In Part III of this three part series on Adjustable Rate Mortgages (see Adjustable Rate Mortgages Part I and Adjustable Rate Mortgages, Part II), I will discuss how to calculate the fully indexed rate, which is the new rate of your ARM when it adjusts. Once the initial fixed period of the ARM expires, the mortgage calculates a new interest rate by adding the index of a mortgage to the margin. I will discuss details of both the index and margin in a bit, but let’s remember that this new rate cannot exceed the caps of the ARM, which were discussed in Part II.
To calculate the new interest rate of an ARM, you simply add two variables together and round up to the nearest .125% interest rate. These two variables are the loan’s index and margin.
The Margin is a fixed number determined at the beginning of the loan. This figure never changes. For example, most conventional Fannie Mae and Freddie Mac ARM’s use a margin of 2.25%. On FHA and VA ARM’s, the margin usually ranges from 1.75%-2.25%.
The index is a market rate that adjusts to market conditions. The value of an index may not change for months or it can change every day depending on the nature of the index. Researching the history of each index will help you understand the risk associated with a particular ARM. Here is a list of the common indexes used for Adjustable Rate Mortgages
6-Month LIBOR (London Inter-Bank Offered Rate)
This index isn’t used as often anymore. The 6-month LIBOR was a popular index used for many conventional/subprime mortgages. It may still be used today but isn’t as common as other indexes.
The 1-year LIBOR is the most popular index used today for conventional mortgages. Most Fannie Mae and Freddie Mac mortgages use the 1-year LIBOR as the index. The 1-year LIBOR is also used for FHA and VA ARM’s at times.
1-year CMT (Constant Maturity Treasury)
The 1-year CMT is an index primarily used for government backed ARM’s like FHA or VA ARM’s. Since FHA and VA use both the 1-year CMT and the 1-year LIBOR, it’s important to evaluate which index is associated with every loan FHA or VA loan quote you receive.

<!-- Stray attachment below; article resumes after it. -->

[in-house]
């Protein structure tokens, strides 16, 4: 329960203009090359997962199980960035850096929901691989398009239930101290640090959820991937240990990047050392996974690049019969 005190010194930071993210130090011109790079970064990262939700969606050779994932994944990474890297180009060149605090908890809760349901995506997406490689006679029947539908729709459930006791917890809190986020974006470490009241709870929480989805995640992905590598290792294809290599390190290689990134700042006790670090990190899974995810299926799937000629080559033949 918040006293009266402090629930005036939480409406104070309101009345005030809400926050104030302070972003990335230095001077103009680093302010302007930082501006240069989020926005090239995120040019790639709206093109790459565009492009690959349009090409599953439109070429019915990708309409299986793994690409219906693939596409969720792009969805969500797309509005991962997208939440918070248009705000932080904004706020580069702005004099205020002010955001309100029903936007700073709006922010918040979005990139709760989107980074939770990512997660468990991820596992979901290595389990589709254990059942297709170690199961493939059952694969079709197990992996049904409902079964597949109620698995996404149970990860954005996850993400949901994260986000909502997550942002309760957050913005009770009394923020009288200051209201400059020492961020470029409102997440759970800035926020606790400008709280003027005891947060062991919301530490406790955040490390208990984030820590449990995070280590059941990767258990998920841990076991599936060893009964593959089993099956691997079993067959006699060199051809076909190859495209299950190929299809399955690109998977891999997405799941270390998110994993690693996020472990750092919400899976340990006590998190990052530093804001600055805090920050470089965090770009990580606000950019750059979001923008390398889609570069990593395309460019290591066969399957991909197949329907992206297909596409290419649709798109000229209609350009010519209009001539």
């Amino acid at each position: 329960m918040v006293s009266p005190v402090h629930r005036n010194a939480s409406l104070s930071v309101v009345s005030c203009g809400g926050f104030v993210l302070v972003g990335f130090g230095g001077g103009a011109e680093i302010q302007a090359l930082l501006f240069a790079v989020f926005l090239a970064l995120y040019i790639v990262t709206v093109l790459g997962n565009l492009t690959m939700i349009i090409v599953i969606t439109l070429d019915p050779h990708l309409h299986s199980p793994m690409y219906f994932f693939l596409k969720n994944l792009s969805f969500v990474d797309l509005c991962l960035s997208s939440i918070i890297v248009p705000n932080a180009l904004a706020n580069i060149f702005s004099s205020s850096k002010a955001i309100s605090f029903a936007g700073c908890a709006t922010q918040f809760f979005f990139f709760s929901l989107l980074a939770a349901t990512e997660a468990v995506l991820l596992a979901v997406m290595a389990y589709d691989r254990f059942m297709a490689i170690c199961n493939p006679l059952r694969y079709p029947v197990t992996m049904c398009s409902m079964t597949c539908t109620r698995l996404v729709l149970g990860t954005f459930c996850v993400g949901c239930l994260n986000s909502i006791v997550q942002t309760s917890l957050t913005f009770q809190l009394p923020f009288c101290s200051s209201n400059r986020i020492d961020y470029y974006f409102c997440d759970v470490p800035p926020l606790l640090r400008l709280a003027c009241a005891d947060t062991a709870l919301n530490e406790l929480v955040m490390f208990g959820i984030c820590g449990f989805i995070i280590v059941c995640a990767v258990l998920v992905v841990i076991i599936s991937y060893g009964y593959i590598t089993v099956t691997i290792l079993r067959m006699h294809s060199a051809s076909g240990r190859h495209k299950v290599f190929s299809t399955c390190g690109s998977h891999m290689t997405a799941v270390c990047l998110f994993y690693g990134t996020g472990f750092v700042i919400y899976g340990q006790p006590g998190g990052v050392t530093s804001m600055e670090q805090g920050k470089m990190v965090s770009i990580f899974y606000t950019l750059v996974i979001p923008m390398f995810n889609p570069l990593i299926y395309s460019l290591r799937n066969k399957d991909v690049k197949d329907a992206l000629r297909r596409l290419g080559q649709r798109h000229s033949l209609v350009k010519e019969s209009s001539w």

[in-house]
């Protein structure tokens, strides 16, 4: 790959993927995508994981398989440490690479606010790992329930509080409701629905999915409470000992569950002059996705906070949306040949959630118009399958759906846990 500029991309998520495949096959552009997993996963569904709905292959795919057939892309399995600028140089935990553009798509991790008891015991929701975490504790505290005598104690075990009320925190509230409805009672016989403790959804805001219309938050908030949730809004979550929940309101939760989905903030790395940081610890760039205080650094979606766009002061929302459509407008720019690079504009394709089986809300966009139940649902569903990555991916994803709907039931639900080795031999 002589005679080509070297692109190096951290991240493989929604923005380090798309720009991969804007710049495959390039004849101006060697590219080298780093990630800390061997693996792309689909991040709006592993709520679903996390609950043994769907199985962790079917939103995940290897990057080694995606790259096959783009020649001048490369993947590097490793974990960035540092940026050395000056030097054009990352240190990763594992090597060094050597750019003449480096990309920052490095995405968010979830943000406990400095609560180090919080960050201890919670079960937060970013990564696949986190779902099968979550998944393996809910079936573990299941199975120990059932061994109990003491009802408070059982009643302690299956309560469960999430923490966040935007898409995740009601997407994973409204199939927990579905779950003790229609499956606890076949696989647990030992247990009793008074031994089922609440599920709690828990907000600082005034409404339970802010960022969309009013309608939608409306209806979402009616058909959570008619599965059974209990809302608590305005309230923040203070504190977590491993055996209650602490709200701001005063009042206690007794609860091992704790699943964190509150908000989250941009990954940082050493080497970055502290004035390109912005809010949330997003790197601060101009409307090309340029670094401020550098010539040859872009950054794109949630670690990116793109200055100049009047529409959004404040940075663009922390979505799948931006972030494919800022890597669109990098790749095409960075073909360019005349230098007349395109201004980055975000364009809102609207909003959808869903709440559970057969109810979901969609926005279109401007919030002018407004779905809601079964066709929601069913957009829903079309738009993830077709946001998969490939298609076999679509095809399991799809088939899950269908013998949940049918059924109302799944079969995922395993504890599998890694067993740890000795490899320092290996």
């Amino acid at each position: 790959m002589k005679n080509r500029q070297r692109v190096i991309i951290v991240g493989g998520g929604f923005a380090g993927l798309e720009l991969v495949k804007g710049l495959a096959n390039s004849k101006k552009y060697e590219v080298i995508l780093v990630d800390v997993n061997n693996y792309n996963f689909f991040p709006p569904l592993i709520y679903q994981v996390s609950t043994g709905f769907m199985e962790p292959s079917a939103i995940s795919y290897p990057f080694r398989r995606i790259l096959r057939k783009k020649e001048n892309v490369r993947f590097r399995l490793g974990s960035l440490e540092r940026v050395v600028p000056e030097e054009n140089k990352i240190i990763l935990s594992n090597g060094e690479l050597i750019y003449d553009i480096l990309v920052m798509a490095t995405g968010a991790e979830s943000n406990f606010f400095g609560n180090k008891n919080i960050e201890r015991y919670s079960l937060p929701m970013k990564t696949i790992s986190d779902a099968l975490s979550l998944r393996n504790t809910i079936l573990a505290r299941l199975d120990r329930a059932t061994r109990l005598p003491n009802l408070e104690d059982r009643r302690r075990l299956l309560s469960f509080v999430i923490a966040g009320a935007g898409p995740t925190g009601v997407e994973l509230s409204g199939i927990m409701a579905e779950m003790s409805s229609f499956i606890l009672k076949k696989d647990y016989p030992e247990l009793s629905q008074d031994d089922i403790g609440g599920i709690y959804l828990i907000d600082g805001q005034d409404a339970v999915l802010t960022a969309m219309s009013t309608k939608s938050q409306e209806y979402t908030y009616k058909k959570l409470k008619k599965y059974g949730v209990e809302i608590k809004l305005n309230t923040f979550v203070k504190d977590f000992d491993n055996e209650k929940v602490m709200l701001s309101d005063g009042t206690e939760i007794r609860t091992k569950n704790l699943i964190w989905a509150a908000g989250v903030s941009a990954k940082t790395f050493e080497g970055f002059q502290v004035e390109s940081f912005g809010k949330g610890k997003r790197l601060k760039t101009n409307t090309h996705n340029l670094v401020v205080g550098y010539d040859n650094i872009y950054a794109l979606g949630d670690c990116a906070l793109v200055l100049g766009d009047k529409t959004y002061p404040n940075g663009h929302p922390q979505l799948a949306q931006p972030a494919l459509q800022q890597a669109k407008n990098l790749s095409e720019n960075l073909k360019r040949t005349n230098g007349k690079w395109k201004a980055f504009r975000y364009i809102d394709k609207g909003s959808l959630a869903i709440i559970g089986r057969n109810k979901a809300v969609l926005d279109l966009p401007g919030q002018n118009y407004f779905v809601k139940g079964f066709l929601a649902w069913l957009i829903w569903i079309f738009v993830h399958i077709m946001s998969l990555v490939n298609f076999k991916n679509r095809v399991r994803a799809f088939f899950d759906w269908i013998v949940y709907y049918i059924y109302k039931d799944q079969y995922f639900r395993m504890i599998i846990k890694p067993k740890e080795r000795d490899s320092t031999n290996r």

The US Prime Rate is directly affected by the Fed Funds rate you may see mentioned in news articles. It is the only index that moves exactly to the amount the Fed Funds Rate. The Prime Rate is always 3% higher than the Fed Funds Rate. At the time of this posting, the Fed Funds Rate is currently at .25% and the US Prime Rate is at 3.25% respectively. This index is most commonly used for Home Equity Lines of Credit and some adjustable rate credit cards.
HOW DIFFERENT TWO ADJUSTABLE RATE LOANS CAN BE
Studying the fixed rate period, caps, margin and index of an ARM will help you better understand the total risk associated with a particular adjustable rate loan. To best illustrate the risk factors of adjustable rate mortgages, I will give an example of two mortgages (Mortgage A and Mortgage B). They appear similar at first glance but are very different after a closer look.
Mortgage A– This is what lenders called a traditional sub-prime adjustable rate loan. Here are the details:
5.5% initial rate
2 year fixed initial period/ adjusts every 6 months after
6-month LIBOR Index
Mortgage B– This is a traditional FHA 3/1 ARM. Here are the details:
5.5% initial rate
3- year fixed initial period/ adjusts every 12 months after
1-year CMT Index
At first glance, you will notice the initial interest rates are the same. Mortgage A is scheduled to be fixed for 2 years vs. 3 years for Mortgage B. Already B is looking a little safer since the rate will not adjust for a full year after Mortgage A. However, the real difference takes place when we compare the caps, margin and index.
Let’s Compare Them
In Mortgage A, the value of the 6-month LIBOR is 4.5963% in January 2008. To calculate the new rate, we will add this figure to the margin of 5%.
4.5963% + 5% = 9.5963%
We then round up to the nearest .125%, which is 9.625%. If your adjustable rate loan was similar to Mortgage A and was set to first adjust on January 2008, the above figures would apply to you.
The initial interest rate adjustment is 5%, which means we cannot exceed 5% above the initial rate. Below is our cap rate
5.5% (initial rate) + 5% (Initial cap)= 10.5%
This means our “Fully Indexed” rate is less than the cap rate. In this scenario, your new rate would be 9.625%
Let’s do a similar scenario using Mortgage B. In January of 2008, the 1-year CMT was at 2.71%. To calculate the new rate, we will add this figure to the margin of 1.75%.
2.71% + 1.75% = 4.46%
Like Mortgage A, we will round up to the nearest .125% which is 4.5%. If your adjustable rate loan was like Mortgage B, then this new rate would apply to you.
For Mortgage B, the Initial cap is 1%. This keeps the rate from moving more than 1%. If the Index were higher, your max rate on the first adjustment would be the following:
5.5% (initial rate) + 1% (Initial cap) = 6.5%
As you can see, Mortgage B is substantially safer than Mortgage A. The rate is fixed one year longer than Mortgage A. If Mortgage B were to adjust the same time as Mortgage A the rate would’ve gone down 1% versus going up 4.125%. In the scenario that both indexes were high enough for each loan to reach the cap rate for the initial adjustment, the increase for Mortgage B is only 1% vs 5% for Mortgage A.
Deciding if an Adjustable Rate Loan is right for you should only be done after you’ve evaluated all of the coherent risks associated with each available mortgage. I hope this three part series was educational. You can also read more from a book published by the Federal Reserve titled the “Consumer’s Handbook on Adjustable Rate Mortgages” (called the CHARM booklet for short).